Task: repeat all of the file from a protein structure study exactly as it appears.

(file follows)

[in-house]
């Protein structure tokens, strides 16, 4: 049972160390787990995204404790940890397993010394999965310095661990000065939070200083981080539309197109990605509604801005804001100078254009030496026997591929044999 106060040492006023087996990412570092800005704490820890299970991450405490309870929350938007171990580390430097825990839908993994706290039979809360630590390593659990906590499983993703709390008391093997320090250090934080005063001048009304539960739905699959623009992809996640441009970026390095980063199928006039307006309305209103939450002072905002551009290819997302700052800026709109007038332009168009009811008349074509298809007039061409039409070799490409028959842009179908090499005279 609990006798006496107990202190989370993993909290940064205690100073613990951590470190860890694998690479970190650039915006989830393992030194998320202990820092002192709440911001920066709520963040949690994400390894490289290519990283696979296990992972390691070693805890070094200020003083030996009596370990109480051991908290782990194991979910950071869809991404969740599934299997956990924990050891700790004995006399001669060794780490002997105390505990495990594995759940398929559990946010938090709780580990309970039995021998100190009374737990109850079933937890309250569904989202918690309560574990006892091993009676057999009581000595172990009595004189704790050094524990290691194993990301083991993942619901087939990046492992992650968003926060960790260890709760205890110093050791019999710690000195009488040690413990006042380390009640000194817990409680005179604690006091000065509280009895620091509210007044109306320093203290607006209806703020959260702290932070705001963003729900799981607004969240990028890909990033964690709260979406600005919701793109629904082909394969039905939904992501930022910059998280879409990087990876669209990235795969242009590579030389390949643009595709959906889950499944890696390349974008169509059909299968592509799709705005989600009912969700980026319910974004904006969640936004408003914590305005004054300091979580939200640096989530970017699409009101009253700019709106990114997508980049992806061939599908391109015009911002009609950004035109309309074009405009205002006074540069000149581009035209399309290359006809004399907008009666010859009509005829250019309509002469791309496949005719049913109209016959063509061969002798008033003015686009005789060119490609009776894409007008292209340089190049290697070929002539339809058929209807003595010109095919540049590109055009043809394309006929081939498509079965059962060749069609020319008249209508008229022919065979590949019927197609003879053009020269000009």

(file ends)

[in-house]
């Protein structure tokens, strides 16, 4: 049972160390787990995204404790940890397993010394999965310095661990000065939070200083981080539309197109990605509604801005804001100078254009030496026997591929044999 106060040492006023087996990412570092800005704490820890299970991450405490309870929350938007171990580390430097825990839908993994706290039979809360630590390593659990906590499983993703709390008391093997320090250090934080005063001048009304539960739905699959623009992809996640441009970026390095980063199928006039307006309305209103939450002072905002551009290819997302700052800026709109007038332009168009009811008349074509298809007039061409039409070799490409028959842009179908090499005279 609990006798006496107990202190989370993993909290940064205690100073613990951590470190860890694998690479970190650039915006989830393992030194998320202990820092002192709440911001920066709520963040949690994400390894490289290519990283696979296990992972390691070693805890070094200020003083030996009596370990109480051991908290782990194991979910950071869809991404969740599934299997956990924990050891700790004995006399001669060794780490002997105390505990495990594995759940398929559990946010938090709780580990309970039995021998100190009374737990109850079933937890309250569904989202918690309560574990006892091993009676057999009581000595172990009595004189704790050094524990290691194993990301083991993942619901087939990046492992992650968003926060960790260890709760205890110093050791019999710690000195009488040690413990006042380390009640000194817990409680005179604690006091000065509280009895620091509210007044109306320093203290607006209806703020959260702290932070705001963003729900799981607004969240990028890909990033964690709260979406600005919701793109629904082909394969039905939904992501930022910059998280879409990087990876669209990235795969242009590579030389390949643009595709959906889950499944890696390349974008169509059909299968592509799709705005989600009912969700980026319910974004904006969640936004408003914590305005004054300091979580939200640096989530970017699409009101009253700019709106990114997508980049992806061939599908391109015009911002009609950004035109309309074009405009205002006074540069000149581009035209399309290359006809004399907008009666010859009509005829250019309509002469791309496949005719049913109209016959063509061969002798008033003015686009005789060119490609009776894409007008292209340089190049290697070929002539339809058929209807003595010109095919540049590109055009043809394309006929081939498509079965059962060749069609020319008249209508008229022919065979590949019927197609003879053009020269000009």